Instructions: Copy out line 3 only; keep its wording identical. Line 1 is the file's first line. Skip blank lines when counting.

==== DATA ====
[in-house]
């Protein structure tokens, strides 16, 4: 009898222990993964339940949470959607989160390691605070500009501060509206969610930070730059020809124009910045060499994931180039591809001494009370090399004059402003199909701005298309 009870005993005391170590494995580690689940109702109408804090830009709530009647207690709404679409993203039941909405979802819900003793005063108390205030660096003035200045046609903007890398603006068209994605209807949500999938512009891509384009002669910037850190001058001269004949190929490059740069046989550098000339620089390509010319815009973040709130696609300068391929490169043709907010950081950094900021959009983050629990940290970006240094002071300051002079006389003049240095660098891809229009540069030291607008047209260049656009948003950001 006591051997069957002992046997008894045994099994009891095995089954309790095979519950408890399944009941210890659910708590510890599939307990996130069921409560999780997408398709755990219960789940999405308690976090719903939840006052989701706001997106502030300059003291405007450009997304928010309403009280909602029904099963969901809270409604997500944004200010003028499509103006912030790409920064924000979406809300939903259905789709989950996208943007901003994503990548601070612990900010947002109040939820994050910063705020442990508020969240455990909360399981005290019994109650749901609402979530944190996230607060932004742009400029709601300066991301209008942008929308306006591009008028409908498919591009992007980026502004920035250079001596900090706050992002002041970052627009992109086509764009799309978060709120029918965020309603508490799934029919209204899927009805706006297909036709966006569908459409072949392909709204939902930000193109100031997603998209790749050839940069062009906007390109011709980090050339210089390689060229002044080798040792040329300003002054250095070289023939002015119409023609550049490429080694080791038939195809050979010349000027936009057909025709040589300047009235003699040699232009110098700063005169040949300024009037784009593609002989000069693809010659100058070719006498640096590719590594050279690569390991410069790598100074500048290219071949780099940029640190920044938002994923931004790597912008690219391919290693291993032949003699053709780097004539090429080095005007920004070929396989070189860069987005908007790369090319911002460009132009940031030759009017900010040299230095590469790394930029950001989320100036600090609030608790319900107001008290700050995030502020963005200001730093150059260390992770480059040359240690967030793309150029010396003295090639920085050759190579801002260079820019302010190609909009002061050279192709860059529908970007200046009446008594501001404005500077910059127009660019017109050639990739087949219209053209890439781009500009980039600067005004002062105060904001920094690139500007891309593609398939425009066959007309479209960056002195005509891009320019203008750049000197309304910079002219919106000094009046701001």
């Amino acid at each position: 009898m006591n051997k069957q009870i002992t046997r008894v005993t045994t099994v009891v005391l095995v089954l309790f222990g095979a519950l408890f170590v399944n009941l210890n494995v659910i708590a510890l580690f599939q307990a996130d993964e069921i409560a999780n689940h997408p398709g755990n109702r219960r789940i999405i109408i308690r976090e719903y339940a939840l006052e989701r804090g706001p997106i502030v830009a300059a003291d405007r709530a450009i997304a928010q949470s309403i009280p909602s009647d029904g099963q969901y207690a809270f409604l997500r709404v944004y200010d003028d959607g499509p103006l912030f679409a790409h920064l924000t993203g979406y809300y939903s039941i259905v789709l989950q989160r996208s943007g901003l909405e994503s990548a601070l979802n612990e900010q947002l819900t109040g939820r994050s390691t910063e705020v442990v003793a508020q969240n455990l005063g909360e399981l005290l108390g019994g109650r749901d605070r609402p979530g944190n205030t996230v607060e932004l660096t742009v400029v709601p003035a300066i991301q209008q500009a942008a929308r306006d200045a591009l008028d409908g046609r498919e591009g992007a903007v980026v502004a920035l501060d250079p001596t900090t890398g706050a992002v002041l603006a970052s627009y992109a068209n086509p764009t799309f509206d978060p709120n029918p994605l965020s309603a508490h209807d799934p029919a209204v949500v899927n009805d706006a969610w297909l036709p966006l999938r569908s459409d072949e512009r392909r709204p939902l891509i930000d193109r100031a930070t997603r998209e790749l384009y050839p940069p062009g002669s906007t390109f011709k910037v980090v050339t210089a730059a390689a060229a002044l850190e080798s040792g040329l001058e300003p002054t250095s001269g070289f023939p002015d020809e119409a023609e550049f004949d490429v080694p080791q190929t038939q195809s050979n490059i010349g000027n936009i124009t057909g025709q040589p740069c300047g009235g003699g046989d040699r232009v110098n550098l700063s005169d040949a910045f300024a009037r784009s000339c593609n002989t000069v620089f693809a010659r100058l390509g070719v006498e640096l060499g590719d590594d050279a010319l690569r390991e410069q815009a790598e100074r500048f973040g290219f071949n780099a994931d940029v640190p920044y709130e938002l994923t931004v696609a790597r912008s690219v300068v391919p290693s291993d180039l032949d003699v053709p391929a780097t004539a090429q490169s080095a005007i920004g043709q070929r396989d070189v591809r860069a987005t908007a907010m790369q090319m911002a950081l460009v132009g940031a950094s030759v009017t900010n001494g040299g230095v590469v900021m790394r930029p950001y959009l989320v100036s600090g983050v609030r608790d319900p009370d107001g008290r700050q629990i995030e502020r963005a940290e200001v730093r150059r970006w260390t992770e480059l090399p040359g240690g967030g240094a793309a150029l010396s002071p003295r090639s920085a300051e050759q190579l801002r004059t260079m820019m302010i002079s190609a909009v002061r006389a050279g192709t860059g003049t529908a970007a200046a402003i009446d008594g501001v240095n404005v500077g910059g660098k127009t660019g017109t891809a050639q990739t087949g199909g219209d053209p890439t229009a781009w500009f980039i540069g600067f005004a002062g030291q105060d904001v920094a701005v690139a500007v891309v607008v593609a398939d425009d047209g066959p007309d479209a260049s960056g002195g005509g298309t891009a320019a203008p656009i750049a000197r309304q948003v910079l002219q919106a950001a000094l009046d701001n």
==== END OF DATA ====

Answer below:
């Amino acid at each position: 009898m006591n051997k069957q009870i002992t046997r008894v005993t045994t099994v009891v005391l095995v089954l309790f222990g095979a519950l408890f170590v399944n009941l210890n494995v659910i708590a510890l580690f599939q307990a996130d993964e069921i409560a999780n689940h997408p398709g755990n109702r219960r789940i999405i109408i308690r976090e719903y339940a939840l006052e989701r804090g706001p997106i502030v830009a300059a003291d405007r709530a450009i997304a928010q949470s309403i009280p909602s009647d029904g099963q969901y207690a809270f409604l997500r709404v944004y200010d003028d959607g499509p103006l912030f679409a790409h920064l924000t993203g979406y809300y939903s039941i259905v789709l989950q989160r996208s943007g901003l909405e994503s990548a601070l979802n612990e900010q947002l819900t109040g939820r994050s390691t910063e705020v442990v003793a508020q969240n455990l005063g909360e399981l005290l108390g019994g109650r749901d605070r609402p979530g944190n205030t996230v607060e932004l660096t742009v400029v709601p003035a300066i991301q209008q500009a942008a929308r306006d200045a591009l008028d409908g046609r498919e591009g992007a903007v980026v502004a920035l501060d250079p001596t900090t890398g706050a992002v002041l603006a970052s627009y992109a068209n086509p764009t799309f509206d978060p709120n029918p994605l965020s309603a508490h209807d799934p029919a209204v949500v899927n009805d706006a969610w297909l036709p966006l999938r569908s459409d072949e512009r392909r709204p939902l891509i930000d193109r100031a930070t997603r998209e790749l384009y050839p940069p062009g002669s906007t390109f011709k910037v980090v050339t210089a730059a390689a060229a002044l850190e080798s040792g040329l001058e300003p002054t250095s001269g070289f023939p002015d020809e119409a023609e550049f004949d490429v080694p080791q190929t038939q195809s050979n490059i010349g000027n936009i124009t057909g025709q040589p740069c300047g009235g003699g046989d040699r232009v110098n550098l700063s005169d040949a910045f300024a009037r784009s000339c593609n002989t000069v620089f693809a010659r100058l390509g070719v006498e640096l060499g590719d590594d050279a010319l690569r390991e410069q815009a790598e100074r500048f973040g290219f071949n780099a994931d940029v640190p920044y709130e938002l994923t931004v696609a790597r912008s690219v300068v391919p290693s291993d180039l032949d003699v053709p391929a780097t004539a090429q490169s080095a005007i920004g043709q070929r396989d070189v591809r860069a987005t908007a907010m790369q090319m911002a950081l460009v132009g940031a950094s030759v009017t900010n001494g040299g230095v590469v900021m790394r930029p950001y959009l989320v100036s600090g983050v609030r608790d319900p009370d107001g008290r700050q629990i995030e502020r963005a940290e200001v730093r150059r970006w260390t992770e480059l090399p040359g240690g967030g240094a793309a150029l010396s002071p003295r090639s920085a300051e050759q190579l801002r004059t260079m820019m302010i002079s190609a909009v002061r006389a050279g192709t860059g003049t529908a970007a200046a402003i009446d008594g501001v240095n404005v500077g910059g660098k127009t660019g017109t891809a050639q990739t087949g199909g219209d053209p890439t229009a781009w500009f980039i540069g600067f005004a002062g030291q105060d904001v920094a701005v690139a500007v891309v607008v593609a398939d425009d047209g066959p007309d479209a260049s960056g002195g005509g298309t891009a320019a203008p656009i750049a000197r309304q948003v910079l002219q919106a950001a000094l009046d701001n």